Re: Re:

        "I don't do "reporting," "

        No truer words were ever spoken on this site. You barely qualify as a parrot for technology controversy.

        I suppose we the commenters can comment about random bullshit, or just pose everything in a question format for the benefit of ourselves. Is Google actually a Chinese Front? Does Paul Allen actually own the planet earth?

        What a fucking copout. Stand behind your stories! you have NO PLACE to judge others without doing the research you wish others would do in their own field.

        "As we noted, the entire piece seemed to be based around a single anecdote of a guy who got distracted, and some scientific studies that don't actually support the underlying thesis of the article."

        But if you actually read the article, they make no direct claim that cable TV is rising or declining significantly. They provide numbers with sources, something you did not do with your Silverlight article. You didn't look at the originating source, you didn't get another side.

        "reporter, ye are not."

         

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      Eugene (profile), Aug 27th, 2010 @ 9:57am

      Re:

      Yeah, the difference here is that "Is Silverlight Dead?" is an honest question you could ask after looking at the evidence. Ultimately, the answer is probably "no", but that doesn't invalidate the question.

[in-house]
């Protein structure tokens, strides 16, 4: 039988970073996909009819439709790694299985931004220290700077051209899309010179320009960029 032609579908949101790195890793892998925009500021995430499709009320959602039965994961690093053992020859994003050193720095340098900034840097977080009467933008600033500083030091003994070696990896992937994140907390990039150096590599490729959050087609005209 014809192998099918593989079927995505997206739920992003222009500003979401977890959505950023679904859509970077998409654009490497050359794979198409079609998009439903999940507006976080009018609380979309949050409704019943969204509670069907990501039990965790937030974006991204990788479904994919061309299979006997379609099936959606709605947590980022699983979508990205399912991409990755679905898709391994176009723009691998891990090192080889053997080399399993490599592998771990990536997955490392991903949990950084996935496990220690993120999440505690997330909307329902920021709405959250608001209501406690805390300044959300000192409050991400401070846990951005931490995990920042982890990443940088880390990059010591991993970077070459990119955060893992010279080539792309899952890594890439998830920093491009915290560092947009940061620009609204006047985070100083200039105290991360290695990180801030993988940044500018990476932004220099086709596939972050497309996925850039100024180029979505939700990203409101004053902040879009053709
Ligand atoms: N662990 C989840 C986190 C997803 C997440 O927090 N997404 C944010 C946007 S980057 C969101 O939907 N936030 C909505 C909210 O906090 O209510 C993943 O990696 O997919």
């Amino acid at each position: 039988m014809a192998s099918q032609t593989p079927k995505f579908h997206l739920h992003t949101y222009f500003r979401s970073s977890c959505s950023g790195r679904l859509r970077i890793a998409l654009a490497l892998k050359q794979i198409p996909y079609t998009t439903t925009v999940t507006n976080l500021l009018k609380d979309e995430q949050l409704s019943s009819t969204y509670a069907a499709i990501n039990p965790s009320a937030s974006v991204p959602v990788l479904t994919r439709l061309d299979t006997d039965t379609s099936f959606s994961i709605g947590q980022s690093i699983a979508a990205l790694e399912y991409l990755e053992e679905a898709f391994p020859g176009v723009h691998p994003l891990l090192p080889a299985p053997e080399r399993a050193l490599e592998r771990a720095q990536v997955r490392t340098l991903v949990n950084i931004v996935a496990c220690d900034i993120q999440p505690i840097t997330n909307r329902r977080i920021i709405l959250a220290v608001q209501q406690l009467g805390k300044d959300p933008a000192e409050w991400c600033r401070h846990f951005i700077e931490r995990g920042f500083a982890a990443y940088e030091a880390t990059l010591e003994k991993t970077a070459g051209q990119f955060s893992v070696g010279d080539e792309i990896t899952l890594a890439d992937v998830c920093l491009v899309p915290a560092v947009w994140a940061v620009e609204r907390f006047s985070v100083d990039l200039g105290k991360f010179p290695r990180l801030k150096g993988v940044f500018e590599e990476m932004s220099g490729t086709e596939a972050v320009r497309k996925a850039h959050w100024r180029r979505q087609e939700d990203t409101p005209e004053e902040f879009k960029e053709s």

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      TtfnJohn (profile), Aug 27th, 2010 @ 10:44am

      Re:

      As Mike noted in his post the source isn't the strongest, Roy Schestowitz is far from one of the best sources of anything given his penchant for rumour mongering and outright attack before research but even he gets things right from time to time.
      Nor is he above shameless self promotion by placing Dr before his name to indicate his PhD.

       

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    Anonymous Coward, Aug 27th, 2010 @ 7:40am

    It's all just a bunch of tubes!

     

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    Halifax, Aug 27th, 2010 @ 7:47am

    Why don't they ditch the bias toward sensationalism and write articles with a little more sense? If it was "tech can help people but it could also get them into trouble" instead of "tech makes people stupid" then I wouldn't mind so much if they practically made up the article (which they kinda did). Is it so hard to compliment something before listing its drawbacks instead of trying to put up something that can almost be described as scare tactics?

     

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    Justin, Aug 27th, 2010 @ 7:55am

    This is how liberals funtion in general